As summer approaches and the temperature increases, workplace heat illness often becomes a concern for outdoor workers. Every year, thousands of outside workers become sick and even die from heat exposure (OSHA). Taking the right safety measures will prevent heat illness deaths. This blog will discuss what heat illness is, industries that are most at risk, and 5 ways to avoid heat illness.

What is Heat Illness?

Heat illness includes heat rash, heat cramps, heat exhaustion, and heat stroke. While it can happen to anyone, it often happens to employees that work outside in high heat or exposed to prolonged, direct sun exposure. Seek medical attention immediately if an employee or co-worker starts to feel weak, nauseated, or has excessive thirst – as these are all signs of heat exposure.

Worker with bottle of water helping colleague on city street. Suffering from heat stroke

What Industries Are Risk for Heat Exposure?

Those working in agriculture or construction industries are not the only ones at risk for heat illness. Any employee that works outside at any point of their day is at risk for heat-related illness exposure. Some other industries include:

  • Landscaping
  • Oil & Gas Extraction
  • Manufacturing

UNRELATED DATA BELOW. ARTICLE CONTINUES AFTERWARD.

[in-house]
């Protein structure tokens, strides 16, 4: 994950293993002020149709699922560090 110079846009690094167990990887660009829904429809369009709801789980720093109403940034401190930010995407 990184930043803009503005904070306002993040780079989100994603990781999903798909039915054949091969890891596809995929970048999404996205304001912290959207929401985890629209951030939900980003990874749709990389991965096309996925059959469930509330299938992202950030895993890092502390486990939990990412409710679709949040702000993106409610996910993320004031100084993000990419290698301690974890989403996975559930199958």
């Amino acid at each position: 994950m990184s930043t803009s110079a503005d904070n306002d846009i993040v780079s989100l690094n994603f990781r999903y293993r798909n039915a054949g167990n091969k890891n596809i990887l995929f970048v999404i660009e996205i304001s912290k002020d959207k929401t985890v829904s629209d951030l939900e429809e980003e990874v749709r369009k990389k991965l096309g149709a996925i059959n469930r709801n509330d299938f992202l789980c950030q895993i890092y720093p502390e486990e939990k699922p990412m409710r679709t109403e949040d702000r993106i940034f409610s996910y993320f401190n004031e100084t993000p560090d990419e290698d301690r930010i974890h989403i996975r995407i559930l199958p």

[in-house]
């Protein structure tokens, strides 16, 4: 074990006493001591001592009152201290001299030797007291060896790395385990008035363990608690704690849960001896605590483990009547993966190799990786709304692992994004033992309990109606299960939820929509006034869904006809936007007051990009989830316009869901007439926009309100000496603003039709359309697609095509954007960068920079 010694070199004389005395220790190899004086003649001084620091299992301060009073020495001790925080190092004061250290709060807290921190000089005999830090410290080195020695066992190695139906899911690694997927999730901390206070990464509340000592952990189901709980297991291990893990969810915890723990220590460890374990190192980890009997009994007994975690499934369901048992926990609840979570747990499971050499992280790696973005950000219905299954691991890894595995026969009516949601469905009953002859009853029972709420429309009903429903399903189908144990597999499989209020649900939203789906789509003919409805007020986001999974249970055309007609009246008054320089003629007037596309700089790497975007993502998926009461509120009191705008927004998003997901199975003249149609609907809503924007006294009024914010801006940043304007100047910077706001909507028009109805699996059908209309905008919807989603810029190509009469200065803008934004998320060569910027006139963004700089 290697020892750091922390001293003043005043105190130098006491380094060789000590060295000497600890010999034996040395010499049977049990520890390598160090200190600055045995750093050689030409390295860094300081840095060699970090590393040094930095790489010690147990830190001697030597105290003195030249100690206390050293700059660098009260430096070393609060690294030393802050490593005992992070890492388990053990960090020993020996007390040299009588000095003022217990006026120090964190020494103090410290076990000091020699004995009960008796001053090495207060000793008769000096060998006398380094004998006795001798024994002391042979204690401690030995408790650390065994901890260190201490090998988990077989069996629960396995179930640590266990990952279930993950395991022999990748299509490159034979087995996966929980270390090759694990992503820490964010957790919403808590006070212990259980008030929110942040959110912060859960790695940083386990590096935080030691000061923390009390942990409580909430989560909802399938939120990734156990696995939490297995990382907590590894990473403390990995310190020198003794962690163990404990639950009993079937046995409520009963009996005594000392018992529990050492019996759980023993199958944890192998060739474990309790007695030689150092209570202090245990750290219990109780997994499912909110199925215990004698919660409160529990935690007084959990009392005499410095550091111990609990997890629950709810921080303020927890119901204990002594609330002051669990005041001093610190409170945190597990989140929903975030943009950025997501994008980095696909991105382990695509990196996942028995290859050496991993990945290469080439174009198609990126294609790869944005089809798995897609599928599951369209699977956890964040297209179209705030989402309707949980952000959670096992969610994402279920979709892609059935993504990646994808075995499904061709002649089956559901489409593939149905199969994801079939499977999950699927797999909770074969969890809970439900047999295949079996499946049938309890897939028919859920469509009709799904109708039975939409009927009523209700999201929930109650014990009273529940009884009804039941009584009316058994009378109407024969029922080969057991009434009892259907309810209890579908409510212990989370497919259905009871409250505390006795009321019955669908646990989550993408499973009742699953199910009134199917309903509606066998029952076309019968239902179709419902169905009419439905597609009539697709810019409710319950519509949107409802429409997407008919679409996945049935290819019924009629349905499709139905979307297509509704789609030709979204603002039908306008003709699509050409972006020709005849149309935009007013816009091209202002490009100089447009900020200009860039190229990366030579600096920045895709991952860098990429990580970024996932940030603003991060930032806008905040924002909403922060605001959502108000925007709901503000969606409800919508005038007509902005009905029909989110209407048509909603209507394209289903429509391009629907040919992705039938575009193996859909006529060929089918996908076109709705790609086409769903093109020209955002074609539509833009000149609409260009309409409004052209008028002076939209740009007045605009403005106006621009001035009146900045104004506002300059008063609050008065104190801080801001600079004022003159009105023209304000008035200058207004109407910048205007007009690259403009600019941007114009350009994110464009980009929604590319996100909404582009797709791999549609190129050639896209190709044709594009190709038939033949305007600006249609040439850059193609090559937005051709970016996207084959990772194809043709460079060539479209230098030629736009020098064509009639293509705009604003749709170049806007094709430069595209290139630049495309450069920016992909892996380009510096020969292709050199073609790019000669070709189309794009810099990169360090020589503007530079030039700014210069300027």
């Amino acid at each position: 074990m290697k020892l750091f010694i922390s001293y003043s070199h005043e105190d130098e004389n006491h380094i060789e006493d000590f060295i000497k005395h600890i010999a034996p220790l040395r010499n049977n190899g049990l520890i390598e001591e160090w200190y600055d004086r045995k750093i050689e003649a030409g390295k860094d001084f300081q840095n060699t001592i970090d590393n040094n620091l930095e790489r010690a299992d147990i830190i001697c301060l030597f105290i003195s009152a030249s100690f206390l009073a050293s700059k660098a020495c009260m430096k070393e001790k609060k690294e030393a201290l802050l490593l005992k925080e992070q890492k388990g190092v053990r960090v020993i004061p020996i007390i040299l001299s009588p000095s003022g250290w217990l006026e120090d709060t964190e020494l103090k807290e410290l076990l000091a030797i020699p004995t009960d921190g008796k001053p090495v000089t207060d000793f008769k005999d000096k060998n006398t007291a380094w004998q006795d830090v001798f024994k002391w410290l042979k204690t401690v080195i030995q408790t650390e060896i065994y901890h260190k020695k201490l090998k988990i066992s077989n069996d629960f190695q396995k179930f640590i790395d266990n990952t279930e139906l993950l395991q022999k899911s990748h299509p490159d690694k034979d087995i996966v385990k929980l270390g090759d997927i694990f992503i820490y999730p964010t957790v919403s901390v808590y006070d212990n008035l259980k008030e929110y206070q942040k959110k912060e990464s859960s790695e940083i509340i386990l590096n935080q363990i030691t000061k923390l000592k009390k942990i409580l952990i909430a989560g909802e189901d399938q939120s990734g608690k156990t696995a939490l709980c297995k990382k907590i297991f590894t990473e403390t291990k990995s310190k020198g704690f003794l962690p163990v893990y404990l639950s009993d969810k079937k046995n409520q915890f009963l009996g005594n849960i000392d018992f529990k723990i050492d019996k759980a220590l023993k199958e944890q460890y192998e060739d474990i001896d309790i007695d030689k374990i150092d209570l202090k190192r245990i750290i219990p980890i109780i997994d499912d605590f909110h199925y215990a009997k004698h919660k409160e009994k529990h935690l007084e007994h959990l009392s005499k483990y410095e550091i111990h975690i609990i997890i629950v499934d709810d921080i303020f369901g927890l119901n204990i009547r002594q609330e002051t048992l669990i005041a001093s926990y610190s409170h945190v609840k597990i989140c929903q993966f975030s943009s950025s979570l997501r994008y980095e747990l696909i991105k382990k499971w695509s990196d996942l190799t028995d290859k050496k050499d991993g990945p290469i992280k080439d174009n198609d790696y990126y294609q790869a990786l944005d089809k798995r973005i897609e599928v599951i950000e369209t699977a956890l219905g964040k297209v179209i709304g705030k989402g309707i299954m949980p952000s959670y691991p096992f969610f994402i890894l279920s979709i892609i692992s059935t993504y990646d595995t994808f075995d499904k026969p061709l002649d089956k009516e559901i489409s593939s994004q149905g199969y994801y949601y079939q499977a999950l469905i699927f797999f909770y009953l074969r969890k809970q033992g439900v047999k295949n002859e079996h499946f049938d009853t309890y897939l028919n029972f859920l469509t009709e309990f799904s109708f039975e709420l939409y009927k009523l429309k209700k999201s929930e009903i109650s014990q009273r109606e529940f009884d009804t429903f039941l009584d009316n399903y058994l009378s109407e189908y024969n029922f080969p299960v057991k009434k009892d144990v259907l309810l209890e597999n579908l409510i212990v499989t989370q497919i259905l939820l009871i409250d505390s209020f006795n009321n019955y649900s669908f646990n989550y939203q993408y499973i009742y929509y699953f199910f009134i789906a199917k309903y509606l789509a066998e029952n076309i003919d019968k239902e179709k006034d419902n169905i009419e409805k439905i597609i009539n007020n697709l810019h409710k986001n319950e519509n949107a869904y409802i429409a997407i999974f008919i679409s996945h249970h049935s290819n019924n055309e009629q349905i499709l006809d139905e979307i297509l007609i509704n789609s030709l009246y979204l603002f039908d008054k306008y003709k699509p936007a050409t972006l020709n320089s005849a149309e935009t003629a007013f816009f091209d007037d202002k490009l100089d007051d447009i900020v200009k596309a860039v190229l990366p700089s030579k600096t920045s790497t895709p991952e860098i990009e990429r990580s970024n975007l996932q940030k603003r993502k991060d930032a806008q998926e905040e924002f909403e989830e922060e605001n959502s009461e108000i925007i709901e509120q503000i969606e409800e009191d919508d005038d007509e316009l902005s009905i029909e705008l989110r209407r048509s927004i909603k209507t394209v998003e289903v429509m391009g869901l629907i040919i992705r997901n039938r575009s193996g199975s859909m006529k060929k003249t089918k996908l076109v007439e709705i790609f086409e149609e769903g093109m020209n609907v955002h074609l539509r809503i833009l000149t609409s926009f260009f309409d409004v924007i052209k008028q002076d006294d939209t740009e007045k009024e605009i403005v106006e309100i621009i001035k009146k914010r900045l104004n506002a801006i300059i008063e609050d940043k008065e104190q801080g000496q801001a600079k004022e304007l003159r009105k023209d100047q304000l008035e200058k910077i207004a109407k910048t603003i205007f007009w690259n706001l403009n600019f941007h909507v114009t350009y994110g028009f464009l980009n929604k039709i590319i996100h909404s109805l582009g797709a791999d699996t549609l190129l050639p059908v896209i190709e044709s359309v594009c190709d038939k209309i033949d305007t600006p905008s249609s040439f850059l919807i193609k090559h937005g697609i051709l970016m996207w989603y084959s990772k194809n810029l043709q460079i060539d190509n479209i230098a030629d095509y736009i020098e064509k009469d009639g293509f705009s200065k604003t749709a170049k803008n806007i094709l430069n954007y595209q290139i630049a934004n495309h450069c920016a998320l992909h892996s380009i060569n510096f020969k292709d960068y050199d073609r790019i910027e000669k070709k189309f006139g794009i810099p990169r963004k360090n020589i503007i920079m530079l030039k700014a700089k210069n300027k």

• Even public agency employees!

On March 22, 2024 CalOSHA implemented a Heat Illness Prevention Plan requirement for indoor work areas where the temperature is 82°F or higher when employees are present.

How to Avoid Heat Exposure

  1. Heat Illness Training: Supervisors and workers should be trained to control & recognize heat hazards
  2. Drink Plenty of Water: Outside workers should make sure to drink plenty of water throughout their shift, drinking about 4 cups of water every hour. Workers should not wait until they’re thirsty to drink
  3. Frequent breaks/shade: Employees should take a break in the shade if he or she is experiencing signs & symptoms of heat illness. Taking frequent breaks and resting in the shade or in the air conditioning will help the body to recover
  4. Use a Buddy System: Pair employees with a coworker to help monitor signs and symptoms of heat illness
  5. Personal Protective Equipment: Wear light-colored clothing, a hat, and apply sunscreen

Heat Illness Prevention Training

CCR Title 8 Section 3395, adopted on June 15, 2005, in conjunction with CCR Title 8 Section 3203, requires all employers having employees exposed to hot work environments or environments that may expose employees to heat illness concerns, indoor or outdoor, to train per the following elements. Here are some topics of our heat illness prevention program will include, at a minimum:

  • Environmental and personal risk factors
  • Employer’s heat illness prevention plan and procedures
  • Types of heat illness and the signs and symptoms
  • Necessity of immediately reporting to an employer any signs or symptoms

You can learn more about our heat illness training class.

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